How to Create an Interaction Plot in Excel


A 2×2 factorial design is used to understand how two independent variables (each with two levels) affect one dependent variable.

A useful way to visualize the effects that the two independent variables have on the dependent variable is to create an interaction plot, which displays the mean value of the dependent variable at each level of the independent variables.

Interaction plot in Excel

The following step-by-step example shows how to create and interpret an interaction plot in Excel.

Step 1: Enter the Data

Suppose we want to understand the effects of sunlight exposure (low vs. high) and watering frequency (daily vs. weekly) on the growth of a certain species of plant.

Suppose we collect data on 60 plants and calculate the mean plant growth at each level of sunlight exposure and watering frequency. Here’s how to enter these mean values into Excel:

This tell us that:

  • The mean growth for plants that received high sunlight and daily watering was about 8.2 inches.
  • The mean growth for plants that received high sunlight and weekly watering was about 9.6 inches.
  • The mean growth for plants that received low sunlight and daily watering was about 5.3 inches.
  • The mean growth for plants that received low sunlight and weekly watering was about 5.8 inches.

Step 2: Create the Interaction Plot

Next, we need to highlight the values in the cell range C4:E6 as follows:

Then click the Insert tab along the top ribbon in Excel, then click the first chart option within the Line Chart group:

This will automatically insert the following line chart:

Feel free to modify the title, axis labels and colors on the plot to make it more aesthetically pleasing:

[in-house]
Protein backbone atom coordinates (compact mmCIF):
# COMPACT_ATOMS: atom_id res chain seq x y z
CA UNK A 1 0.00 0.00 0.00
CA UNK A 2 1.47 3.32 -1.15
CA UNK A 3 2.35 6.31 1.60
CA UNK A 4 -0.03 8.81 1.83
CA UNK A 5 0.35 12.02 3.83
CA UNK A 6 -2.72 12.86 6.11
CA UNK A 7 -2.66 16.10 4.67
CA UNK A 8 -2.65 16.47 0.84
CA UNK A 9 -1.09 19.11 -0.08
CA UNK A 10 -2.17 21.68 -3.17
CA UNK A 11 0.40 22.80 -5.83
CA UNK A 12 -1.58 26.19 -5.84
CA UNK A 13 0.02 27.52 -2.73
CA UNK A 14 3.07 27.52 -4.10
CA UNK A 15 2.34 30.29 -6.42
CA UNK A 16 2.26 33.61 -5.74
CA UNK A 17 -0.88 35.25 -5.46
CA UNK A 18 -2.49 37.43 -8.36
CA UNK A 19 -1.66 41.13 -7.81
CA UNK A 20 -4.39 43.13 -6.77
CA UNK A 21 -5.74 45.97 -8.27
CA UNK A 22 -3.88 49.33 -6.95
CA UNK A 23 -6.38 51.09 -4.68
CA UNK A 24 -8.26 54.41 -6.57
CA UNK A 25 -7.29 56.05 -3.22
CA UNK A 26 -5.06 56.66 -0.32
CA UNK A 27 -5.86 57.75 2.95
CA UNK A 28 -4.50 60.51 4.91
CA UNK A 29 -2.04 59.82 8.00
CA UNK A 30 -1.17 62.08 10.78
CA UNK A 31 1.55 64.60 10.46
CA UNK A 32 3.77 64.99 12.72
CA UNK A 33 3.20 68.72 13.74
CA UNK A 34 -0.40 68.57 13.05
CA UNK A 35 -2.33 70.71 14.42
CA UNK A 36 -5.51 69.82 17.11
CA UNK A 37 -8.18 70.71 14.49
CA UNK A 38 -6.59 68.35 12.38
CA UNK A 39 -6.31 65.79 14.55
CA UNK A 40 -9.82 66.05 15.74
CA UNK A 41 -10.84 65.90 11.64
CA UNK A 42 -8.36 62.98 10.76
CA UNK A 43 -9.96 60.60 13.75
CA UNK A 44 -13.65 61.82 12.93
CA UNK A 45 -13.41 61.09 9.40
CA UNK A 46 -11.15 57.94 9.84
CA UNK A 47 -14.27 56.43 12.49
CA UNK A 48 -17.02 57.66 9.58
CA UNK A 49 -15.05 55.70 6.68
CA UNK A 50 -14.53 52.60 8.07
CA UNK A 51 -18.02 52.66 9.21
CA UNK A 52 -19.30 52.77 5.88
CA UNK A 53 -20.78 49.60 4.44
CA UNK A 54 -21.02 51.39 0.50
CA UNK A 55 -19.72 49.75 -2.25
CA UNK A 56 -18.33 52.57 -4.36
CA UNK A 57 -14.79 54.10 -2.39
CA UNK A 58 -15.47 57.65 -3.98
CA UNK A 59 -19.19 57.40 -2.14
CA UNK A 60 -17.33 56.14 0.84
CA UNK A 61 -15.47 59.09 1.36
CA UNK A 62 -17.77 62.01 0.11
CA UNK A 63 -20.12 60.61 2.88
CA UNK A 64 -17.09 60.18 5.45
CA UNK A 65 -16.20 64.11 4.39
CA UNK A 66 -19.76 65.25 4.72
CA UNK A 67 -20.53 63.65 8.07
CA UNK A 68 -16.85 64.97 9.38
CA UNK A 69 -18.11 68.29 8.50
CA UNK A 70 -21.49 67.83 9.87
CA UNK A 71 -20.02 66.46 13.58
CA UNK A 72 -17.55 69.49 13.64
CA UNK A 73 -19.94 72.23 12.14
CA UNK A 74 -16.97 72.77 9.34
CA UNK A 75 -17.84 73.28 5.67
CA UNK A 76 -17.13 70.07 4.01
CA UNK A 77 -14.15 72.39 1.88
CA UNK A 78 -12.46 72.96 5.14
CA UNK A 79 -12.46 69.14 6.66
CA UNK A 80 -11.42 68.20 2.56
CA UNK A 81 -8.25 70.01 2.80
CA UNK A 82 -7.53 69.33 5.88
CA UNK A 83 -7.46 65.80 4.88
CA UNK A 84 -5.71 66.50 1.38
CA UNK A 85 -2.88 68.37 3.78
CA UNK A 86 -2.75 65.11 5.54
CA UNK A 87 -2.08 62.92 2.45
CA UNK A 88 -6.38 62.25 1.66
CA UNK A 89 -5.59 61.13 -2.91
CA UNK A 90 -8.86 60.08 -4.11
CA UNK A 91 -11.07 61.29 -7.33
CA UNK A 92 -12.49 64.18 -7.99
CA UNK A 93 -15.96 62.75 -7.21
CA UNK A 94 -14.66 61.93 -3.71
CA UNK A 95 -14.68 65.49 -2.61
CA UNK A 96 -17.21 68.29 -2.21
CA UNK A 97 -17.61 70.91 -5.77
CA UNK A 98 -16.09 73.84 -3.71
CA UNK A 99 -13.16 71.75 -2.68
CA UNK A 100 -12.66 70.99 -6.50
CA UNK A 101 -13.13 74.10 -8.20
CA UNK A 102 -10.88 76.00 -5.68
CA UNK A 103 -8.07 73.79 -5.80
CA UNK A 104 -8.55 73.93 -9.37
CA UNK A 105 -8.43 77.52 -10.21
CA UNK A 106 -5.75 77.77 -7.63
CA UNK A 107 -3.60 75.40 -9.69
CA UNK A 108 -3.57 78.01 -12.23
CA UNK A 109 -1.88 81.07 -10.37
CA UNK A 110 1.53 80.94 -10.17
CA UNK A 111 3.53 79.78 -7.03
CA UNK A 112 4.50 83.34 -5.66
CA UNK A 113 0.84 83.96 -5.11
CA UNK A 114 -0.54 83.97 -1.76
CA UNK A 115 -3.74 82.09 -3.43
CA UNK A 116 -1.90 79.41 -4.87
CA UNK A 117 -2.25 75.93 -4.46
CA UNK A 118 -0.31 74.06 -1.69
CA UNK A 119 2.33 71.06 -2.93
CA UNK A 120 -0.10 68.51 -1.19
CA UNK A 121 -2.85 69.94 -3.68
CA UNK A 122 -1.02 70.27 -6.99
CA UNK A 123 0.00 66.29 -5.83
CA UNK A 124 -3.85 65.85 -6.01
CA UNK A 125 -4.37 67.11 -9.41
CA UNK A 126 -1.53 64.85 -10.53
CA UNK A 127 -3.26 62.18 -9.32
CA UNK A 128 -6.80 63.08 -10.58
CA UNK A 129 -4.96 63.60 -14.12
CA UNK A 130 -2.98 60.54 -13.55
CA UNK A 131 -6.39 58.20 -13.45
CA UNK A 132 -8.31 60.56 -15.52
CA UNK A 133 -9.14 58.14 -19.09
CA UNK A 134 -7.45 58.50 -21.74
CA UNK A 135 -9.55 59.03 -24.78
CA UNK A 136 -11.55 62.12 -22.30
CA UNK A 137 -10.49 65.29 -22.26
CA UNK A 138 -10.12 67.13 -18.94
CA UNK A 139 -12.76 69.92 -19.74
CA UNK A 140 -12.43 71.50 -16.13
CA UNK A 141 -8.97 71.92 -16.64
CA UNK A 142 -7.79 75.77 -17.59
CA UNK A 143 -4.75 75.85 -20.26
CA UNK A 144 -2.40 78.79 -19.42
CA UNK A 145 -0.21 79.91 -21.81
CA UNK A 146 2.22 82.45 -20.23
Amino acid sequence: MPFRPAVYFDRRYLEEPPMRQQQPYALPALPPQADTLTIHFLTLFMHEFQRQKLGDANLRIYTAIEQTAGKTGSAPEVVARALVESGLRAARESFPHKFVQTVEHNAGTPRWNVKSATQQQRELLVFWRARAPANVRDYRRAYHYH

Interaction plot in Excel

Step 3: Interpret the Interaction Plot

Here’s how to interpret the lines in the plot:

Main Effect of Watering Frequency:

Since the two lines are mostly flat, this tells us that there is very little difference in plant growth between daily and weekly watering. This tells us that watering frequency probably doesn’t have a statistically significant effect on plant growth.

Main Effect of Sunlight:

Since the two lines are fairly far apart, this tells us that there is a noticeable difference between low sunlight and high sunlight.

For example, we can see that the average growth for plants that received low sunlight was around 5-6 inches. We can also see that the average growth for plants that received high sunlight was around 8-9 inches.

This tells us that sunlight probably has a statistically significant effect on plant growth.

Interaction Effect Between Watering Frequency & Sunlight

Since the two lines in the plot are mostly parallel, this tells us that there is no interaction effect between watering frequency and sunlight.

For example, the effect that sunlight exposure has on plant growth isn’t dependent on watering frequency. Similarly, the effect that watering frequency has on plant growth isn’t dependent on sunlight exposure.

If the two lines in the plot were not parallel (or if they crossed each other) then this would be an indication that there is an interaction effect between watering frequency and sunlight on plant growth.

Additional Resources

A Complete Guide: The 2×2 Factorial Design
How to Create an Interaction Plot in R

Leave a Reply

Your email address will not be published.